Bacteria Reproduction


Bacteria are microscopic singular celled organisms grouped in the prokaryote
kingdom. They have a seemingly simple internal structure but that is not so the
internal structure of a bacterium is quite complicated . Bacterial growth is
generally studied in cell cultures by "visible count" estimation which shows
an apparent growth curve. (Stephenson 50) The growth curve shows the stages of
bacterial growth within a cell culture. (Thimann 623). Bacteria can survive in a
number of different extreme environments from extreme heat to little water.

Bacterium have a internal structure that is more complicated than it seems at
first. The first part of the bacterium is the plasma membrane which is a
selectively permeable barrier that is the boundary of the cell. (Prescott 40)

The next portion of a bacterium is the cytoplasmic matrix. The cytoplasmic
matrix is the substance lying between the plasma membrane and the nucleoid.
(Prescott 45) Although it is generally featureless in a microscopes it can be
packed with ribosomes and is generally highly organized. (Prescott 45) The next
one is the nucleiod of a bacterium.(Prescott 40) This is the area within a
bacterium in which the genetic material of the cell is located. (Prescott 49)

The nucleiod itself is not defined by a membrane but is an irregularly shaped
region of the cell. (Prescott 50) The gas vacuole of a bacterium is used for
buoyancy in aquatic environments. (Prescott 40) This is demonstrated by filling
a bottle with Cyanobacteria stopping it with a stopper and then hitting the
stopper with a hammer.(Prescott 45) The sudden pressure increase causes the gas
vacuole to collapse so the bacteria sink to the bottom of the bottle.(Prescott

47) The inclusion bodies within a bacterial cell are storage for different
substances such as carbon, phosphate and other substances. ( Prescott 40) The
cell wall of Bacteria gives the bacteria shape and protects it from the outside
environment. ( Prescott 40) The flagella of bacteria are tail like appendages of
cells that are used for movement. (Prescott 40) The method usually used for
estimating the growth of bacteria is the " viable count" method. (Stephenson

50) When the total count of the bacteria is plotted against time it shows a
growth curve. (Stephenson 50) Such curves are divided into eight differing
phases.(Thimann 623) The first phase of the growth curve is an initial
stationary phase in which no growth occurs. (Thimann 623) The second phase is
one of an increasing rate of growth these first two phases constitute the lag
phase. (Thimann 623) The reason for the lag phase is this when you first put
bacteria in a culture they need time to get into a state of growth called the
embryonic stage. (Thimann 625) This stage can be identified by observing the
cells. The bacteria grow to a greater size than normal. (Thimann 625) The third
phase is called the logarithmic growth stage.(Stephenson 50) During logarithmic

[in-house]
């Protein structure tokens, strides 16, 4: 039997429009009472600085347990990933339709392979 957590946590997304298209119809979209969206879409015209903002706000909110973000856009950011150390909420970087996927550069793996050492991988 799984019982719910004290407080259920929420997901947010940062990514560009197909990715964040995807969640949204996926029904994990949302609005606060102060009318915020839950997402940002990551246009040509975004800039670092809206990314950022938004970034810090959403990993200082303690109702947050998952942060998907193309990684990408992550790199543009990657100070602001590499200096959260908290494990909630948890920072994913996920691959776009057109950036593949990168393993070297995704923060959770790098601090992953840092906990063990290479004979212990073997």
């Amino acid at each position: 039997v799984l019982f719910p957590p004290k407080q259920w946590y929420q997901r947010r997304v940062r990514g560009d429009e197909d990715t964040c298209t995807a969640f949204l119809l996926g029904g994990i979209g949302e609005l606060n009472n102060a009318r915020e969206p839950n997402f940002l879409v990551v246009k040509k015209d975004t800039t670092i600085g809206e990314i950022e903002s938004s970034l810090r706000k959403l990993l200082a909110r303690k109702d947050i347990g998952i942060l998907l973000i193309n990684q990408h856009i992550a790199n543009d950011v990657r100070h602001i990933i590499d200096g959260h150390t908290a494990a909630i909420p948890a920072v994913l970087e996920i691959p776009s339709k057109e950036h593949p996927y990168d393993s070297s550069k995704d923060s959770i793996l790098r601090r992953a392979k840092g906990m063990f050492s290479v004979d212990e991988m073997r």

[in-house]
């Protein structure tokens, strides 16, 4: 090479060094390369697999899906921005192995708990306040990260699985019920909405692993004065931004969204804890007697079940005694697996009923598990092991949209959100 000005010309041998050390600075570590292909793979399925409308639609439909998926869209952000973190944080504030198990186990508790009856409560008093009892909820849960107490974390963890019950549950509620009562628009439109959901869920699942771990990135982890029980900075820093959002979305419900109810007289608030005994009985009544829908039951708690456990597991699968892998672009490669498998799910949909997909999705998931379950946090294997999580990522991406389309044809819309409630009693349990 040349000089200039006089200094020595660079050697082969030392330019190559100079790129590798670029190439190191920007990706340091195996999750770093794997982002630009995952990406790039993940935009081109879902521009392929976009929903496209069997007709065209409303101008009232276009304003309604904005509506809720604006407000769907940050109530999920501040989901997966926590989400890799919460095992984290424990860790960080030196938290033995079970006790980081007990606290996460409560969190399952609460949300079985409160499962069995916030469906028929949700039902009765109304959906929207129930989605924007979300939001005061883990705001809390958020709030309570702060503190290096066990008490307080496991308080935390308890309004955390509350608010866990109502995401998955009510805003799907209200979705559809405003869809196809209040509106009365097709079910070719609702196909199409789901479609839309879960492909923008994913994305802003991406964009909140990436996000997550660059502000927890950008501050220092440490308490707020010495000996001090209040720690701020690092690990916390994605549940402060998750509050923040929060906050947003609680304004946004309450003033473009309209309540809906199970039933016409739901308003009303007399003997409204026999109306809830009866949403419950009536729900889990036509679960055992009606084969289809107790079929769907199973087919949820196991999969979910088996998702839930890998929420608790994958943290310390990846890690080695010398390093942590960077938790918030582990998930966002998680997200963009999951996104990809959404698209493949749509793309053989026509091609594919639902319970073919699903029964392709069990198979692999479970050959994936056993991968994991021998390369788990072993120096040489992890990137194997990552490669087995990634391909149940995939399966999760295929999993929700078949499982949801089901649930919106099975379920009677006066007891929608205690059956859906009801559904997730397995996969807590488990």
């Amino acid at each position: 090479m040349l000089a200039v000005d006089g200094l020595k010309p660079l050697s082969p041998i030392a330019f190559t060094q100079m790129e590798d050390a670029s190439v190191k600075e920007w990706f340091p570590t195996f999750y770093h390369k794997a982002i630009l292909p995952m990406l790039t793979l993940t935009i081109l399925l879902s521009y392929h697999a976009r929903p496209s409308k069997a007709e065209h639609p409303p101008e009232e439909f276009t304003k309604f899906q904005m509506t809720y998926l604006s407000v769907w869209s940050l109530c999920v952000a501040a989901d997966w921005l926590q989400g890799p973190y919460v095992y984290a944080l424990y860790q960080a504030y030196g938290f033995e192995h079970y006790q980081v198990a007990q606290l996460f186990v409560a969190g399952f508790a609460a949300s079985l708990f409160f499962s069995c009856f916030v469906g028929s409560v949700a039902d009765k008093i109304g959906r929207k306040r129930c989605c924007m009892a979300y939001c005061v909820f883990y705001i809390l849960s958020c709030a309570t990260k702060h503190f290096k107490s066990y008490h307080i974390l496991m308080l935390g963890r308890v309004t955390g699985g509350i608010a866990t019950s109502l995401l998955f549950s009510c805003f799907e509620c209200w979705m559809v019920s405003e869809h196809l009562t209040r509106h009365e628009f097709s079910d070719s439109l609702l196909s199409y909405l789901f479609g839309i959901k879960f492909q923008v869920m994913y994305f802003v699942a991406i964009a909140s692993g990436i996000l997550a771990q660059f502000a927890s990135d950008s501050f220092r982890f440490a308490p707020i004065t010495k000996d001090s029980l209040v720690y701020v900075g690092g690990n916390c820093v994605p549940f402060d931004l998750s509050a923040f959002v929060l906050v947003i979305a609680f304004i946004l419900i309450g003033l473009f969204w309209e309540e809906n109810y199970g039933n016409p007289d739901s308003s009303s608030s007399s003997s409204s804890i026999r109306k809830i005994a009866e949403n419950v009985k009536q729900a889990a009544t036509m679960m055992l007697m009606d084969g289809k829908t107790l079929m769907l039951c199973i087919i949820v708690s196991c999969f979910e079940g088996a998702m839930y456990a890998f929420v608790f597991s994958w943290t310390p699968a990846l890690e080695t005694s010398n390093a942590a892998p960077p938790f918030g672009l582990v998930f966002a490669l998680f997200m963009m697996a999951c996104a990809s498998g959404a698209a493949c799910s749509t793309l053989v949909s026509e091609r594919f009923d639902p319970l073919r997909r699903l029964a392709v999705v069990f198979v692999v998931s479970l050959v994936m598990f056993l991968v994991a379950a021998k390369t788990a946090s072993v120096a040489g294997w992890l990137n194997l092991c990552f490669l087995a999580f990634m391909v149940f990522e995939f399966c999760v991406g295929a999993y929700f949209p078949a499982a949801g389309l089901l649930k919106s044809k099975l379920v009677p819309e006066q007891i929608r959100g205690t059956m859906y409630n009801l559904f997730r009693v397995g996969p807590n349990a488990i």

growth stage the rate of increase remains constant and the cell size returns to
normal. (Stephenson 50) The fourth phase is one of decreasing cell growth with
many cells dying off. (Thimann 623) The fifth phase of cell growth is where the
cells reach the maximum population of bacteria that the medium can support with
growth and death balanced out. (Thimann 624) The sixth phase is one of
increasing death rate. (Thimann 624) The seventh phase is the "logarithmic"
death phase which is the inverse of the logarithmic growth phase. (Thimann 624).

The eighth and final phase of the growth curve is one of decreasing death rate.
(Thimann 624) In this stage a small amount of bacteria can live almost
indefinitely provided that the medium is still inhabitable. (Thimann 624) This
curve shows the bacteria’s limitations dependent on your constants and
variables within the growth curve experiment. The level of aeration the
temperature and nutrient levels all are variables that lead to different results
in this experiments. Bacteria can grow in many harsh conditions. One type of
classification for bacteria is based on the temperature at which a bacterium can
survive. The thermopile bacteria are bacteria that can survive at temperatures
of forty-two to one hundred degrees Celsius or more.(Edwards 2) These bacteria
are generally found around hot geological sites such as volcanoes and
geysers.(Edwards 2) Another class of bacteria are the Acidophiles. Acidophiles
are Bacterium that can survive and reproduce within an extremely acidic
environment.(Edwards 34) Their environments are highly acidic soils in mining
and geothermal areas.(Edwards 34) Oligotrophs are bacteria that can survive on
little organic matter such as carbon (Edwards 93) They are commonly found in
ocean water. (Edwards 94) Osmophiles are bacteria that are able to survive in
environments with little water.(Edwards 117) Halotolerant and halophilic
bacteria are bacteria that can survive with little salt or lots of salt.
(Edwards 147) These bacteria are commonly found in salt and soda lakes such as
the Great Salt Lake in Utah, the Dead Sea and the soda lakes of the Great Rift

Valley in Kenya.(Edwards 149) Metal tolerant bacteria are tolerant to heavy
metals that are toxic to microbial life forms.(Edwards 178) All of these
different types of bacteria show how they have evolved so that they can live
almost every where. Conditions in which bacteria can not live are getting harder
and harder to find. Bacteria are thus are highly adaptable organisms that can
live almost any where in the world. They have a seemingly simple but complex
structure that is highly organized. Bacteria have different stages of
reproduction that is shown in a growth curve that shows the limitations of
bacterial reproduction. If bacterial reproduction was not limited the earth
would be over run with bacteria.